RV Trip Planning Discussions

Go Back   iRV2 Forums > RV SYSTEMS AND TECHNOLOGIES FORUMS > RV Systems & Appliances
Click Here to Login
Join iRV2 Today

Mission Statement: Supporting thoughtful exchange of knowledge, values and experience among RV enthusiasts.
Reply
  This discussion is proudly sponsored by:
Please support our sponsors and let them know you heard about their products on iRV2
 
Thread Tools Search this Thread Display Modes
 
Old 10-21-2018, 08:03 PM   #1
Member
 
Join Date: May 2015
Posts: 42
Please advise....AGM Battery Charge Information

Hi All,

Please help me understand what the real story is. I'm reading conflicting data on what a fully charged AGM battery is. After charged it reads 12.9, then ten seconds later, 12.8, then ten seconds later 12.7. This is with no load. When I add a very light load, it will drop down from 12.7 to 12.5 after 10 minutes or so and stay there for a long time. I read not to let the battery go below 12.5 so I'm reluctant to do so and I end up turning on the inverter again to keep it topped off. The reason I turned the inverter off is to "test" the battery while it's new/under warranty to see how it's acting. I expected it to stay at 12.9v until I begin to deplete it. The attached thumbnails show what Duracel says then also what another website says. Please educate me...thank you!
Jim


Specs on the Brand NEW Duracel AGM Battery:
20 amp hour rate: 92
Battery electrolyte composition: glass mat
Battery purpose: starting/deep cycle
BCI group size: 27M
Reserve capacity: 175
Terminal type: stud and post
Volts: 12

Battery Link:
https://www.samsclub.com/sams/marine...lp_product_1_7

Middle thumbnail Battery FAQ link:
Deep Cycle Battery FAQ
Attached Thumbnails
Click image for larger version

Name:	Battery1.jpg
Views:	123
Size:	47.4 KB
ID:	223370   Click image for larger version

Name:	Battery2.jpg
Views:	117
Size:	24.1 KB
ID:	223371  

Click image for larger version

Name:	Battery3.jpg
Views:	108
Size:	19.6 KB
ID:	223372  
__________________

__________________
2003 Coachmen Freedom 289qb - 2002 Chevy Express 3500 Chassis
jimvette999 is offline   Reply With Quote
Join the #1 RV Forum Today - It's Totally Free!

iRV2.com RV Community - Are you about to start a new improvement on your RV or need some help with some maintenance? Do you need advice on what products to buy? Or maybe you can give others some advice? No matter where you fit in you'll find that iRV2 is a great community to join. Best of all it's totally FREE!

You are currently viewing our boards as a guest so you have limited access to our community. Please take the time to register and you will gain a lot of great new features including; the ability to participate in discussions, network with other RV owners, see fewer ads, upload photographs, create an RV blog, send private messages and so much, much more!

Old 10-21-2018, 08:29 PM   #2
Senior Member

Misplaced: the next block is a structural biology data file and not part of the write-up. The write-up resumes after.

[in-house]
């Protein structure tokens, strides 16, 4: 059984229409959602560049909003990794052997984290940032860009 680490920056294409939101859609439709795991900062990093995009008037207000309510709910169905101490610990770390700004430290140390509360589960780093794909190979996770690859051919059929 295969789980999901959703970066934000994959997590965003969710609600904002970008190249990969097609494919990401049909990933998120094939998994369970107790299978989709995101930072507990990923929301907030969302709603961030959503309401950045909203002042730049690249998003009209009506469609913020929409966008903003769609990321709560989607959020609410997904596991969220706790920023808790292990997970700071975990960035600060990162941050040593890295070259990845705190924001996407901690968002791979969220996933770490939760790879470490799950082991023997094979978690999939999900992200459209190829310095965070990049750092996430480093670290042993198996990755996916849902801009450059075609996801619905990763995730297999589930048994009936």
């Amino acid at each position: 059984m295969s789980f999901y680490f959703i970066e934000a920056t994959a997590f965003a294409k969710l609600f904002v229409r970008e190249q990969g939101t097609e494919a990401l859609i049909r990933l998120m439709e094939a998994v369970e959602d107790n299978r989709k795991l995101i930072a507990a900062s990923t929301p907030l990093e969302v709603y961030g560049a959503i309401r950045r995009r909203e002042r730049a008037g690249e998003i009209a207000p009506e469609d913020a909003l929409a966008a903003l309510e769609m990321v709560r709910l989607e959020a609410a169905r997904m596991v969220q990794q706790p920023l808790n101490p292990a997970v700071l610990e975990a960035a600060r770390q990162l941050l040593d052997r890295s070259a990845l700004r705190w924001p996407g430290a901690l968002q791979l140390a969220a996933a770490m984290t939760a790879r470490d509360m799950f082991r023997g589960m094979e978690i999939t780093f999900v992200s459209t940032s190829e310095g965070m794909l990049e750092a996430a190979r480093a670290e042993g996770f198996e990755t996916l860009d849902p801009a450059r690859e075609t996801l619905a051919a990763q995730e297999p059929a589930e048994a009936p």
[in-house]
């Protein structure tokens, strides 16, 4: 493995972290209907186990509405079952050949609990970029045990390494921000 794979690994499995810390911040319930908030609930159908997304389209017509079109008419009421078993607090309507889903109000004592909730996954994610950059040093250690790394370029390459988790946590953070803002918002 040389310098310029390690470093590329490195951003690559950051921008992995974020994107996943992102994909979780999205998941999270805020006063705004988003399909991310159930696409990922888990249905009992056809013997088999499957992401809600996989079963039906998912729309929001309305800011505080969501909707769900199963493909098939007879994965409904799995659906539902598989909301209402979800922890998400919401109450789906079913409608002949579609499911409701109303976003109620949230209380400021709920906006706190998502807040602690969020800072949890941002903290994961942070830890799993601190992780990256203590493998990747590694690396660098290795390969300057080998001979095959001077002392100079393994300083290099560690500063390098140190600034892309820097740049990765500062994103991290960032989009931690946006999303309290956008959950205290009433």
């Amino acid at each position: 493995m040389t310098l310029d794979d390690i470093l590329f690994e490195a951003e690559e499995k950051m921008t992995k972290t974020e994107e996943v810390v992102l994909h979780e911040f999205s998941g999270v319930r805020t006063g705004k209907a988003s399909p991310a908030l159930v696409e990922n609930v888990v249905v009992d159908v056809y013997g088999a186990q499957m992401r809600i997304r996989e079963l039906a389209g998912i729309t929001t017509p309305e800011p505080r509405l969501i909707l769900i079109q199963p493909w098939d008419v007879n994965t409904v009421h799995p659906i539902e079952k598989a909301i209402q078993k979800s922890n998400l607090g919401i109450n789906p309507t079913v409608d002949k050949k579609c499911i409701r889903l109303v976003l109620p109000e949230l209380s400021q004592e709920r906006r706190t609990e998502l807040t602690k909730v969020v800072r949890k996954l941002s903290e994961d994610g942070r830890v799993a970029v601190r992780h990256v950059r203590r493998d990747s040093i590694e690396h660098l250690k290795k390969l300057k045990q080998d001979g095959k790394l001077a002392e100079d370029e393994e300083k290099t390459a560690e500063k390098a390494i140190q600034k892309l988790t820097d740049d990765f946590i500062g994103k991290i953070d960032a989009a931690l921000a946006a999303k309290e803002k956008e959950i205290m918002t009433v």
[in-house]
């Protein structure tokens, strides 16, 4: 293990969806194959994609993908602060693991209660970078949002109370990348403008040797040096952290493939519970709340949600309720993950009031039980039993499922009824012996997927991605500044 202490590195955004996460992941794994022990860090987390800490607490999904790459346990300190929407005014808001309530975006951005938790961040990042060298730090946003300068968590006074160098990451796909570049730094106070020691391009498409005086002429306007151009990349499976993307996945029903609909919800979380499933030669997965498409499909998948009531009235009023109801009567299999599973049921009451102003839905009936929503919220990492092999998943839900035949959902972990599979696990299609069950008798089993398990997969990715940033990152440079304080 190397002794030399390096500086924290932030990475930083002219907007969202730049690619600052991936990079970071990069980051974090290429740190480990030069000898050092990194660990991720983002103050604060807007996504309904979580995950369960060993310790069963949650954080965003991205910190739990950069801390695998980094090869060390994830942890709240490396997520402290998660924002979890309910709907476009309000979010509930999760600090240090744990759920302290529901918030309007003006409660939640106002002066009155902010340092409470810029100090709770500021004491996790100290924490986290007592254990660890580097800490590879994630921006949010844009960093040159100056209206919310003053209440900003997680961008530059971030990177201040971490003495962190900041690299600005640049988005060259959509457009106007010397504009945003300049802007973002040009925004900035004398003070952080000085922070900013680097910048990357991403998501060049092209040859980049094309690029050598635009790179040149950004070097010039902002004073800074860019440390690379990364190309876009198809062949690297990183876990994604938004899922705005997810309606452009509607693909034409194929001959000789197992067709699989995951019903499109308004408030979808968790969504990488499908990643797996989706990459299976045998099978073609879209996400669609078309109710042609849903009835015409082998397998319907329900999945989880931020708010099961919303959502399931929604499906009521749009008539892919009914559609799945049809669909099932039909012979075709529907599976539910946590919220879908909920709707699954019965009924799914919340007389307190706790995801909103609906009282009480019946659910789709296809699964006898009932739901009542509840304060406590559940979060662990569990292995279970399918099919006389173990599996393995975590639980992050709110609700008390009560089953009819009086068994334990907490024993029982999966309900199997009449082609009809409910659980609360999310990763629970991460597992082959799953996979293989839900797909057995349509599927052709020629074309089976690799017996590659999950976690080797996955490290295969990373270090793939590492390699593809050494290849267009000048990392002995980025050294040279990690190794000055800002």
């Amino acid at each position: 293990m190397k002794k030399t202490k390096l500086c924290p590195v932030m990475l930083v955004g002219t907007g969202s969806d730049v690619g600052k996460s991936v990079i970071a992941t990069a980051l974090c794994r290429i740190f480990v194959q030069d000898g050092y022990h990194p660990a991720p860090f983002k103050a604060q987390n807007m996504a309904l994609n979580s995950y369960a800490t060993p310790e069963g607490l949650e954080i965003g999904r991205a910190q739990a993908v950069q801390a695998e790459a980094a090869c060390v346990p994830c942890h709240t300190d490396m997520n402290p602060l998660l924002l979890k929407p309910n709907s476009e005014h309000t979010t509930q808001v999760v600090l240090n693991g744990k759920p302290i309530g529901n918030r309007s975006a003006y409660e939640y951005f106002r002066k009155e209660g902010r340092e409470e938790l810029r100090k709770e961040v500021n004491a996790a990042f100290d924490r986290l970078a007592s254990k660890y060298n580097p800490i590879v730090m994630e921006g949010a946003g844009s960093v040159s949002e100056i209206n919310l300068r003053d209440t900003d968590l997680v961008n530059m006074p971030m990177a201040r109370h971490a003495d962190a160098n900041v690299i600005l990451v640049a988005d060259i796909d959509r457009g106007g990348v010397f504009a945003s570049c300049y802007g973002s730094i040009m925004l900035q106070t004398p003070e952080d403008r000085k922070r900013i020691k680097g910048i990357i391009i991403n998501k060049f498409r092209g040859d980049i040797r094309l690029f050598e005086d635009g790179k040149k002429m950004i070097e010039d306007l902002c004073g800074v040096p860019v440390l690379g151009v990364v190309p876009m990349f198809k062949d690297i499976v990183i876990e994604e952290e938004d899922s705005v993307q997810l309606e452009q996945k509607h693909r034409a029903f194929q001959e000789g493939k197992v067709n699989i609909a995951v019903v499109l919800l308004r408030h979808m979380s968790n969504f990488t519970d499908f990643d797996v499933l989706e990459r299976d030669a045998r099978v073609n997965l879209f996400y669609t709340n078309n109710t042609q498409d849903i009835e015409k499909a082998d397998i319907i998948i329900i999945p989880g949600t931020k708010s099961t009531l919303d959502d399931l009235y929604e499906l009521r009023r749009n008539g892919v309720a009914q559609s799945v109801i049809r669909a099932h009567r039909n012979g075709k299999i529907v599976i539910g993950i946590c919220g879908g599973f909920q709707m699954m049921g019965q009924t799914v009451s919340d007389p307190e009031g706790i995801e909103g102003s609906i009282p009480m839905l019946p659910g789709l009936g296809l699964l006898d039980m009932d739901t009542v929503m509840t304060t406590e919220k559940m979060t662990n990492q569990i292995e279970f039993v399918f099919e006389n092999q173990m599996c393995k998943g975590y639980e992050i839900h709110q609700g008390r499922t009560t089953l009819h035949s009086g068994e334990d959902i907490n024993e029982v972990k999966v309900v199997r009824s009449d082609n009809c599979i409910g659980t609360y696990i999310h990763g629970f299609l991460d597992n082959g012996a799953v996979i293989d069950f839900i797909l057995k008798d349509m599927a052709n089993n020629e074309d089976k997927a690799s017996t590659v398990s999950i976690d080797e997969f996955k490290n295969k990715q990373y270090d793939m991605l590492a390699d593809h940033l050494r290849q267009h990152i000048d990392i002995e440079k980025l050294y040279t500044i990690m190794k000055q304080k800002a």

Join Date: Aug 2017
Posts: 892
It could be your battery is not being fully charged. Most AGM batteries should be charged at 14.2 to 14.4 volts for 8 to 12 hrs to fully charge them. Once fully charged , the voltage will sit at 12.9 volts for quite some time. Under load the voltage will drop , but should come up once the load is removed.
__________________

__________________
1993 Tiffin Allegro Bay 32'
Soppy is offline   Reply With Quote
Old 10-21-2018, 08:47 PM   #3
Member
 
Hoosier14's Avatar
 
Join Date: Feb 2018
Location: Indiana
Posts: 53
Immediately following charging, a 12v battery will have a surface charge above the resting voltage. The 12.9 number is a surface charge and your battery should not stay at this level. A fully charged 12v battery should be considered full at 12.7 volts. At 50%, the battery would be 12.2 volts. You donít have a lot of amps available so even a light load will pull the battery voltage down some. Also know that by adding a heavy load you could easily and quickly drop below 12.2v. This does not mean the battery needs charged. Take the load off and if the battery is still below 12.2 with the load off, it needs charged.
__________________
Hoosier14
Prevost, 45í, DD Series 60
Country Coach Conversion
Hoosier14 is offline   Reply With Quote
Old 10-21-2018, 09:10 PM   #4
Member
 
Join Date: May 2015
Posts: 42
Quote:
Originally Posted by Soppy View Post
It could be your battery is not being fully charged. Most AGM batteries should be charged at 14.2 to 14.4 volts for 8 to 12 hrs to fully charge them. Once fully charged , the voltage will sit at 12.9 volts for quite some time. Under load the voltage will drop , but should come up once the load is removed.
Thank you... I will investigate putting it on my charger and seeing if it's not actually fully charged.


Quote:
Originally Posted by Hoosier14 View Post
Immediately following charging, a 12v battery will have a surface charge above the resting voltage. The 12.9 number is a surface charge and your battery should not stay at this level. A fully charged 12v battery should be considered full at 12.7 volts. At 50%, the battery would be 12.2 volts. You don’t have a lot of amps available so even a light load will pull the battery voltage down some. Also know that by adding a heavy load you could easily and quickly drop below 12.2v. This does not mean the battery needs charged. Take the load off and if the battery is still below 12.2 with the load off, it needs charged.